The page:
|Publication number||US5983820 A|
|Application number||US 09/185,148|
|Publication date||Nov 16, 1999|
|Filing date||Nov 3, 1998|
|Priority date||Nov 3, 1998|
|Publication number||09185148, 185148, US 5983820 A, US 5983820A, US-A-5983820, US5983820 A, US5983820A|
|Inventors||Warwick M. Whitley|
|Original Assignee||Attwood Corporation|
|Export Citation||BiBTeX, EndNote, RefMan|
|Patent Citations (54), Non-Patent Citations (7), Referenced by (14), Classifications (4), Legal Events (6)|
|External Links: USPTO, USPTO Assignment, Espacenet|
The present invention relates to cleats for recreational boats and the like, and in particular to a retractable cleat which incorporates a seal that prevents water from seeping into the interior of the retractable cleat.
Retractable cleats are widely used within recreational boats for securing mooring lines and the like thereto. These retractable cleats typically include a base member, and a retractable cleat member that is telescopingly received within the interior of the base.
Heretofore, retractable cleats have generally been constructed such that the mounting post portion of the retractable cleat fits rather loosely within the associated base. This loose fitting connection can allow water to seep into the base, and collect at the bottom thereof, thus causing corrosion of the base as well as the posts. The corrosion of the retractable cleat and base members often result in an unattractive overall appearance, and can hinder proper operation of the retractable cleat itself.
One aspect of the present invention is to provide a retractable cleat that includes a base member and a retractable cleat member. The base member has an upper plate shaped to be mounted on an associated boat surface, and a centrally disposed, vertically oriented tube depending from the upper plate. The tube has a hollow interior with a stepped-shaped seat disposed adjacent to the uppermost end of the tube. The retractable cleat member has an upper cleat-shaped head shaped to secure mooring lines and the like thereon, and a centrally disposed, vertically oriented mounting post depending from the head. The post of the cleat member is telescopingly received in the interior of the tube of the base member. The retractable cleat further includes an annularly-shaped seal having an exterior surface thereof closely received within the seat in the base member, and an interior surface thereof closely receiving the post of the cleat member therein. The resilient seal is configured to permit the post to slide longitudinally when the cleat member is shifted between a raised use position and a lowered storage position, and forms a watertight seal about the post to inhibit water from seeping into the tube of the base member.
The addition of the seal about the post of the cleat inhibits water from seeping into the tube of the base member, thereby reducing possible corrosion, discoloration and blemishing of the components of the retractable cleat apparatus that may hinder operation thereof.
These and other features, advantages and objects of the present invention will be further understood and appreciated by those skilled in the art by reference to the following specification, claims and appended drawings.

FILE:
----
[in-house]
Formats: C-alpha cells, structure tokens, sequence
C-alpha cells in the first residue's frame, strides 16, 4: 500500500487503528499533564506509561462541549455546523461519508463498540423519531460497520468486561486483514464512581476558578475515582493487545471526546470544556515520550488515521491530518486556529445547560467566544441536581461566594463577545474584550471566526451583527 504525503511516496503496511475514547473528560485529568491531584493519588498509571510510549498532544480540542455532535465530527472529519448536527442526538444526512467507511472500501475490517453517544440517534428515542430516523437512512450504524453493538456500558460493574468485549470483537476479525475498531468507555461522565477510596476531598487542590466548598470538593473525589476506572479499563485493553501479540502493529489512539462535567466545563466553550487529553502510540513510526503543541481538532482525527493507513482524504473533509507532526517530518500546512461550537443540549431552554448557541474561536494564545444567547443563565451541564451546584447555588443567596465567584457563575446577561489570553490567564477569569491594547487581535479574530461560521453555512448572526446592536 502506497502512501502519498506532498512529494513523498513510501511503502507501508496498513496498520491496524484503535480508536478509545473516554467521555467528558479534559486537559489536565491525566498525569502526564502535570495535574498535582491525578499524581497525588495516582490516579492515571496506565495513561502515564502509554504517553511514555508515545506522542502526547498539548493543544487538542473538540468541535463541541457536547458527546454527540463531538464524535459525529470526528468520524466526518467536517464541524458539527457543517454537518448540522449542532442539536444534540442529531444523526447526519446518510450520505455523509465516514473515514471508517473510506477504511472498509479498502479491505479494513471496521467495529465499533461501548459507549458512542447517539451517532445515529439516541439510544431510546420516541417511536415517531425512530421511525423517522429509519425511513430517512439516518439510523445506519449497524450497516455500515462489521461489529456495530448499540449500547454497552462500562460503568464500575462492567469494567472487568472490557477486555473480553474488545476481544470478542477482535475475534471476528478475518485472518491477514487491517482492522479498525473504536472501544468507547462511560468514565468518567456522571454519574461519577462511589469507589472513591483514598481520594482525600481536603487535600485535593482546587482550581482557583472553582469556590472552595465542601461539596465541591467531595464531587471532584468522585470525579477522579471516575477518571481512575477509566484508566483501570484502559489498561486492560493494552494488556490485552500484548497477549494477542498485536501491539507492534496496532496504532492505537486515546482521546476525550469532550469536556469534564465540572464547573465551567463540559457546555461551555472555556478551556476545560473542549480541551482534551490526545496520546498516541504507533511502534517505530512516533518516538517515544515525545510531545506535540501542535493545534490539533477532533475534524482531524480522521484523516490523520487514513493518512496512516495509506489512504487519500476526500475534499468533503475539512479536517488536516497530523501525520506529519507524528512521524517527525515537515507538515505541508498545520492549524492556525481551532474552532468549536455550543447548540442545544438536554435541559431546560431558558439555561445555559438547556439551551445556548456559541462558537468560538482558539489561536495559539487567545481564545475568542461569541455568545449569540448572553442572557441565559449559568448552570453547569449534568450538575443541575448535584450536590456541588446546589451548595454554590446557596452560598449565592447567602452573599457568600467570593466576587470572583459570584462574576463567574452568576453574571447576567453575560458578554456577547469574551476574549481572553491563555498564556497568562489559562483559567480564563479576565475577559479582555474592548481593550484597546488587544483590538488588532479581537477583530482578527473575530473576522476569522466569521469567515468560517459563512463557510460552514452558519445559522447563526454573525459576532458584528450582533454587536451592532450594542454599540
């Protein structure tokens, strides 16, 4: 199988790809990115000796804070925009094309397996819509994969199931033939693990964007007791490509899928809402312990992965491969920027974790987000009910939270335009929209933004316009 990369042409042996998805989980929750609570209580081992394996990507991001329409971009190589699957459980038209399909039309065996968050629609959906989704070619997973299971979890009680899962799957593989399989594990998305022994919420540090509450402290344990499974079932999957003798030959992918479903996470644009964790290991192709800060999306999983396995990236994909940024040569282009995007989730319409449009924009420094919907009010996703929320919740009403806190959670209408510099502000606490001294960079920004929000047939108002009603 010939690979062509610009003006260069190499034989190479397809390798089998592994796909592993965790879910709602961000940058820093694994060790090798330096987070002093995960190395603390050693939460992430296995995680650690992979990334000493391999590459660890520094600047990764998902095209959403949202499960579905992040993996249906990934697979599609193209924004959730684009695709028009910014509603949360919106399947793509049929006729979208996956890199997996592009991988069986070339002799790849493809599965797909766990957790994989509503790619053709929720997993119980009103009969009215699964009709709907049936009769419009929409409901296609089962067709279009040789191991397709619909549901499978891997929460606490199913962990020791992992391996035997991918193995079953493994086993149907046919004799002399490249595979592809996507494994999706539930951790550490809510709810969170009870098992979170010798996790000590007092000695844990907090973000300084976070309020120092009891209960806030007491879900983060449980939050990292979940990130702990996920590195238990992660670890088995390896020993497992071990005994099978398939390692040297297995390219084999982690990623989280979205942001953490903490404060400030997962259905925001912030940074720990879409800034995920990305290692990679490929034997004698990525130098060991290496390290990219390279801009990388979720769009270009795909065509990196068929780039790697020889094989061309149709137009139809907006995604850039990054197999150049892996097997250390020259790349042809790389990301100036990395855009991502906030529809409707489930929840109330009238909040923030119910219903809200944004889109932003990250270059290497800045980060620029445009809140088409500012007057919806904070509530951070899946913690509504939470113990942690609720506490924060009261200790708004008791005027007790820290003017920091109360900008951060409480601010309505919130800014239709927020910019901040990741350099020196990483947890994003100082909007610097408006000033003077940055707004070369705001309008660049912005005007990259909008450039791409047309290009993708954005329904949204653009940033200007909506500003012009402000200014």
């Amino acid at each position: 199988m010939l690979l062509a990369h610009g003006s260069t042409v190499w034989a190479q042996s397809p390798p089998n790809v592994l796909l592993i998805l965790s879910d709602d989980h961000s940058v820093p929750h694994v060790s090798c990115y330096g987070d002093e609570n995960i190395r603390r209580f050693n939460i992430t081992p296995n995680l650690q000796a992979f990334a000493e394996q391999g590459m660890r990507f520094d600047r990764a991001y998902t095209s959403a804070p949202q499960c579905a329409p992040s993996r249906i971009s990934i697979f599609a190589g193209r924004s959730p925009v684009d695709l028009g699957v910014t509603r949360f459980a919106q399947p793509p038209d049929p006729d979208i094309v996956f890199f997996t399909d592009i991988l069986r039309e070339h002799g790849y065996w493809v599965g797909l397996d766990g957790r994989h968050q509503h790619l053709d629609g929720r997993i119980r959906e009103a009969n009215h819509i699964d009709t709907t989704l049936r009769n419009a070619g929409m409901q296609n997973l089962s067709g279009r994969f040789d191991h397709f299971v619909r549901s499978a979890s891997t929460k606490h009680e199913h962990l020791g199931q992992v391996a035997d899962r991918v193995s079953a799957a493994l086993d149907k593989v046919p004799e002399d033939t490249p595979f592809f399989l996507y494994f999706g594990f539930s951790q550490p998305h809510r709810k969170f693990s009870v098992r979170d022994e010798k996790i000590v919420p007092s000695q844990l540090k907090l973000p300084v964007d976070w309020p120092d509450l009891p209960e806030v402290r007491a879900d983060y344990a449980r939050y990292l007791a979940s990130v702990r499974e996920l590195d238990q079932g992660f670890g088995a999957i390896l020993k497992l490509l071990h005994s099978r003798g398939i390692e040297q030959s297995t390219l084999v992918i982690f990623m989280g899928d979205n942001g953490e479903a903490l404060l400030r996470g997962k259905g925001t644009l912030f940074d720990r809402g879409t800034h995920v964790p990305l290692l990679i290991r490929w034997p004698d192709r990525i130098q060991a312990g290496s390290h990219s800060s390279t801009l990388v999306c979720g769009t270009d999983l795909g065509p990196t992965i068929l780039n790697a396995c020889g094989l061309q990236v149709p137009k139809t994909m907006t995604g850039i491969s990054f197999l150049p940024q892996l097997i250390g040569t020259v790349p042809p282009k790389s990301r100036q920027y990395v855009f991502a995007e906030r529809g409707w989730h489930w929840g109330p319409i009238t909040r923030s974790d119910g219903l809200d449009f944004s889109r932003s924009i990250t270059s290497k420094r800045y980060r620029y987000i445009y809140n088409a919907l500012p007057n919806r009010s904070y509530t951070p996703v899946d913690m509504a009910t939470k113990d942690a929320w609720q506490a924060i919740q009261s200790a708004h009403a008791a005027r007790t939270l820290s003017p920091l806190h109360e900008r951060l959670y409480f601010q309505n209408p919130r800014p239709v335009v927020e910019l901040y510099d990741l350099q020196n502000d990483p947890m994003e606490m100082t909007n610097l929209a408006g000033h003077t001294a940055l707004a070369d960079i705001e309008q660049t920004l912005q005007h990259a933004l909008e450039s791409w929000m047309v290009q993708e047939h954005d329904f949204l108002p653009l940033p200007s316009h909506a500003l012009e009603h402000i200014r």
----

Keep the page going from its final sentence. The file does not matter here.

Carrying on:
FIG. 1 is an exploded, perspective view of a retractable cleat embodying the present invention;
FIG. 2 is a vertical cross-sectional view of the retractable cleat, taken along the line II--II, FIG. 1, wherein a raised used condition is shown in broken lines; and
FIG. 3 is an enlarged, cross-sectional view of the retractable cleat apparatus, taken of the area III, FIG. 1, including a fragmentary cross-sectional view of a seal.
For purposes of description herein, the terms "upper," "lower," "right," "left," "rear," "front," "vertical," "horizontal," and derivatives thereof shall relate to the invention as oriented in FIG. 1. However, it is to be understood that the invention may assume various alternative orientations and step sequences, except where expressly specified to the contrary. It is also to be understood that the specific devices and processes illustrated in the attached drawings, and described in the following specification are simply exemplary embodiments of the inventive concepts defined in the appended claims. Hence, specific dimensions and other physical characteristics relating to the embodiments disclosed herein are not to be considered as limiting, unless the claims expressly state otherwise.
The reference numeral 10 (FIG. 1) generally designates a retractable cleat embodying the present invention. Retractable cleat 10 includes a base member 12, a retractable cleat member 14, and at least one annularly-shaped seal 16.
The illustrated base member 12 is constructed of steel, aluminum or other suitable material, and includes an upper plate 18 shaped to be mounted on an associated boat surface 20 (FIG. 2), and a pair of centrally disposed, vertically oriented tubes 22 that depend from upper plate 18. Upper plate 18 has a generally oval shape, however, it is foreseeable that various alternative shapes may be used. Each tube 22 has a hollow interior defined by interior walls 24, and stepped-shaped seats 26 defined by interior walls 28 and step walls 30 disposed adjacent the uppermost ends of tubes 22. Each tube 22 has a generally cylindrical shape, with a lower or distal end 32.
Retractable cleat member 14 is provided with an upper cleat-shaped head 34 having outwardly disposed flanged ends 36. Head 34 has generally oval shape, however, it is foreseeable that alternative shapes may be used. The flanged ends 36 of cleat head 34 extend sufficiently outward, so as to allow mooring or retention lines associated with various objects within the boat or casting lines from a dock to be secured thereon. Retractable cleat member 14 is further provided with a pair of centrally disposed, vertically oriented mounting posts 38 that depend downwardly from the cleat head 34. The illustrated posts 38 are generally cylindrical in shape, and have a lower or distal end 39.
Each seal 16 is preferably constructed of a flexible resilient material, such as rubber, synthetic resins, etc. Each seal 16 has an interior surface 40, an exterior surface 42, a top surface 44, and a bottom surface 46.
In assembly, seals 16 (FIGS. 1 and 3) are press-fit within the seats 26, such that the exterior surface 42 and bottom surface 46 of each seal 16 is in substantial contact with the interior wall 28 and step wall 30 of each seat 26, respectively. The mounting posts 38 of the retractable cleat 14 are telescopingly received within the interior of the tubes 22 of the base 12. The interior surface 40 of each seal 16 closely receives one of the posts 38 of the retractable cleat 14 therein. Each seal 16 is configured to permit the associated post 38 to slide longitudinally when the retractable cleat 14 is shifted between a raised use position, as shown by the broken lines in FIG. 2, and a lowered storage position, as shown by the full lines in FIG. 2, and forms a water resistant seal about each post 38 to inhibit water from seeping into the tubes 22 of the base 12.